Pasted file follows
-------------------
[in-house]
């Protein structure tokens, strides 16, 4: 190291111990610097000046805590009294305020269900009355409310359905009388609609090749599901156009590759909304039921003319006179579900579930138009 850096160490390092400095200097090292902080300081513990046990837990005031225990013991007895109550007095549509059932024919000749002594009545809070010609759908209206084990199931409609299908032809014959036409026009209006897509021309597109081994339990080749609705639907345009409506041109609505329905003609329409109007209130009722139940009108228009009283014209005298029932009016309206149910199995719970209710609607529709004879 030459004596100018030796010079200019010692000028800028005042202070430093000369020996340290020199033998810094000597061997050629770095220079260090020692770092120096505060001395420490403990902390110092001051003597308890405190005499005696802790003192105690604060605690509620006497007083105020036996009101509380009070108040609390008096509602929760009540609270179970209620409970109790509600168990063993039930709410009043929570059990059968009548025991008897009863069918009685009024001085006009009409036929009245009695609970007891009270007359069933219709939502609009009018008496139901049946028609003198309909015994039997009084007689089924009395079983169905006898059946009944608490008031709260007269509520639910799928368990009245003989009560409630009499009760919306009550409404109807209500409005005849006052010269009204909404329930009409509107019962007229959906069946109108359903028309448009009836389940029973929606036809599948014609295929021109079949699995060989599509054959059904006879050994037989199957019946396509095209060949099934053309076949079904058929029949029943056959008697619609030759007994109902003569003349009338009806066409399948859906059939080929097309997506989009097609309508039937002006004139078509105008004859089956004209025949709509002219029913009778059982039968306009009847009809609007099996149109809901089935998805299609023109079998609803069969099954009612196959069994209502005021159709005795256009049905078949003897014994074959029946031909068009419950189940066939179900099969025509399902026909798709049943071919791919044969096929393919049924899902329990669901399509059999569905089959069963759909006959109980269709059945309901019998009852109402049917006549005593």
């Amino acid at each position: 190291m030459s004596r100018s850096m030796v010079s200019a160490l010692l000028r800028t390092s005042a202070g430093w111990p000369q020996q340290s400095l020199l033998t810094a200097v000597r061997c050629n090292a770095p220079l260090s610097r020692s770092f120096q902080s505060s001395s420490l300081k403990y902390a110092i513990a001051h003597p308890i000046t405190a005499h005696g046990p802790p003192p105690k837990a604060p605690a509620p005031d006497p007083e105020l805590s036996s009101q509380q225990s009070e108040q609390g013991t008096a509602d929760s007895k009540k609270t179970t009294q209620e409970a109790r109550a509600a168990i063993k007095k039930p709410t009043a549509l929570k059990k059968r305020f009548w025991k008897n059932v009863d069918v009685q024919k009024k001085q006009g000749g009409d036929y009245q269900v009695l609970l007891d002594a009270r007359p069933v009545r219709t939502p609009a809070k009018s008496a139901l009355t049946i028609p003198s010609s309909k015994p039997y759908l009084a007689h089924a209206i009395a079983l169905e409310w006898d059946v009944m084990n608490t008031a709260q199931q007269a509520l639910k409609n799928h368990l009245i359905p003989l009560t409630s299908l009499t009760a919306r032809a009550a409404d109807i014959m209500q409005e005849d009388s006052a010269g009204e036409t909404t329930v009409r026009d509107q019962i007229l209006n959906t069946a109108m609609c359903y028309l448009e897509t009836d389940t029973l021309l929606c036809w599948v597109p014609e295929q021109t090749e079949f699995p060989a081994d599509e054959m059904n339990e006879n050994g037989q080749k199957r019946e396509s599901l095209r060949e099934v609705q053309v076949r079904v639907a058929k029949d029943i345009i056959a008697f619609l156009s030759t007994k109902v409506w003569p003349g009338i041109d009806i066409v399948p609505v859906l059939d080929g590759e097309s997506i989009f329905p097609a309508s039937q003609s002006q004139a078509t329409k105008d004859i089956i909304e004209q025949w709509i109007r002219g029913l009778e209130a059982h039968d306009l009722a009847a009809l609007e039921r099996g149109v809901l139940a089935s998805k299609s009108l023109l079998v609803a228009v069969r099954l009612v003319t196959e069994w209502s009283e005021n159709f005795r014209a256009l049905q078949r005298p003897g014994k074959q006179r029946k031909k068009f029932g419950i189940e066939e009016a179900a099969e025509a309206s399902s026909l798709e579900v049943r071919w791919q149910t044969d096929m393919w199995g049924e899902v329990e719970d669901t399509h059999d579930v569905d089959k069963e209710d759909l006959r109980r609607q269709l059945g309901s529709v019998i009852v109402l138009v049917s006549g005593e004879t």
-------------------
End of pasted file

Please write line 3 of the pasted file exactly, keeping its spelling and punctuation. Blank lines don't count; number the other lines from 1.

């Amino acid at each position: 190291m030459s004596r100018s850096m030796v010079s200019a160490l010692l000028r800028t390092s005042a202070g430093w111990p000369q020996q340290s400095l020199l033998t810094a200097v000597r061997c050629n090292a770095p220079l260090s610097r020692s770092f120096q902080s505060s001395s420490l300081k403990y902390a110092i513990a001051h003597p308890i000046t405190a005499h005696g046990p802790p003192p105690k837990a604060p605690a509620p005031d006497p007083e105020l805590s036996s009101q509380q225990s009070e108040q609390g013991t008096a509602d929760s007895k009540k609270t179970t009294q209620e409970a109790r109550a509600a168990i063993k007095k039930p709410t009043a549509l929570k059990k059968r305020f009548w025991k008897n059932v009863d069918v009685q024919k009024k001085q006009g000749g009409d036929y009245q269900v009695l609970l007891d002594a009270r007359p069933v009545r219709t939502p609009a809070k009018s008496a139901l009355t049946i028609p003198s010609s309909k015994p039997y759908l009084a007689h089924a209206i009395a079983l169905e409310w006898d059946v009944m084990n608490t008031a709260q199931q007269a509520l639910k409609n799928h368990l009245i359905p003989l009560t409630s299908l009499t009760a919306r032809a009550a409404d109807i014959m209500q409005e005849d009388s006052a010269g009204e036409t909404t329930v009409r026009d509107q019962i007229l209006n959906t069946a109108m609609c359903y028309l448009e897509t009836d389940t029973l021309l929606c036809w599948v597109p014609e295929q021109t090749e079949f699995p060989a081994d599509e054959m059904n339990e006879n050994g037989q080749k199957r019946e396509s599901l095209r060949e099934v609705q053309v076949r079904v639907a058929k029949d029943i345009i056959a008697f619609l156009s030759t007994k109902v409506w003569p003349g009338i041109d009806i066409v399948p609505v859906l059939d080929g590759e097309s997506i989009f329905p097609a309508s039937q003609s002006q004139a078509t329409k105008d004859i089956i909304e004209q025949w709509i109007r002219g029913l009778e209130a059982h039968d306009l009722a009847a009809l609007e039921r099996g149109v809901l139940a089935s998805k299609s009108l023109l079998v609803a228009v069969r099954l009612v003319t196959e069994w209502s009283e005021n159709f005795r014209a256009l049905q078949r005298p003897g014994k074959q006179r029946k031909k068009f029932g419950i189940e066939e009016a179900a099969e025509a309206s399902s026909l798709e579900v049943r071919w791919q149910t044969d096929m393919w199995g049924e899902v329990e719970d669901t399509h059999d579930v569905d089959k069963e209710d759909l006959r109980r609607q269709l059945g309901s529709v019998i009852v109402l138009v049917s006549g005593e004879t």